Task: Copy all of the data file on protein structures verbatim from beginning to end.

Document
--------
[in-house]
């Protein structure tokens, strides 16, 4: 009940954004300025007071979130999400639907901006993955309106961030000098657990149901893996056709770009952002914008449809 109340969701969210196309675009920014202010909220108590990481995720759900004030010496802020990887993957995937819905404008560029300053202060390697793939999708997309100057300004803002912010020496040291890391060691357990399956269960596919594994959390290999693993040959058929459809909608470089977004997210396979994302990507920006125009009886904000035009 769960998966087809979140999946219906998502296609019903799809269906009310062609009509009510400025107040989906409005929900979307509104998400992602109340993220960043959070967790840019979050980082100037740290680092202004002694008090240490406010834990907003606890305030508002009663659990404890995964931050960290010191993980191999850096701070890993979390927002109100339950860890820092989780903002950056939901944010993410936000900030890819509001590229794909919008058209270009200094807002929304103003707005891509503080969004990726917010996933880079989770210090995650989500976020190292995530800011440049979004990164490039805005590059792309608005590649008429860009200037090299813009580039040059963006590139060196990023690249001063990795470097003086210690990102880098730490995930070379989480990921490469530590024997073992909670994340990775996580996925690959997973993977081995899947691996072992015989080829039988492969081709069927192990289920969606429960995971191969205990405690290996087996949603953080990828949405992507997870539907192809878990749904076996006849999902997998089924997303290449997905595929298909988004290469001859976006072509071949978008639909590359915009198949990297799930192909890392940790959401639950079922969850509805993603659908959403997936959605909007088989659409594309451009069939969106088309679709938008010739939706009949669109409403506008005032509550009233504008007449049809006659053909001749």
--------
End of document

[in-house]
């Protein structure tokens, strides 16, 4: 009940954004300025007071979130999400639907901006993955309106961030000098657990149901893996056709770009952002914008449809 109340969701969210196309675009920014202010909220108590990481995720759900004030010496802020990887993957995937819905404008560029300053202060390697793939999708997309100057300004803002912010020496040291890391060691357990399956269960596919594994959390290999693993040959058929459809909608470089977004997210396979994302990507920006125009009886904000035009 769960998966087809979140999946219906998502296609019903799809269906009310062609009509009510400025107040989906409005929900979307509104998400992602109340993220960043959070967790840019979050980082100037740290680092202004002694008090240490406010834990907003606890305030508002009663659990404890995964931050960290010191993980191999850096701070890993979390927002109100339950860890820092989780903002950056939901944010993410936000900030890819509001590229794909919008058209270009200094807002929304103003707005891509503080969004990726917010996933880079989770210090995650989500976020190292995530800011440049979004990164490039805005590059792309608005590649008429860009200037090299813009580039040059963006590139060196990023690249001063990795470097003086210690990102880098730490995930070379989480990921490469530590024997073992909670994340990775996580996925690959997973993977081995899947691996072992015989080829039988492969081709069927192990289920969606429960995971191969205990405690290996087996949603953080990828949405992507997870539907192809878990749904076996006849999902997998089924997303290449997905595929298909988004290469001859976006072509071949978008639909590359915009198949990297799930192909890392940790959401639950079922969850509805993603659908959403997936959605909007088989659409594309451009069939969106088309679709938008010739939706009949669109409403506008005032509550009233504008007449049809006659053909001749």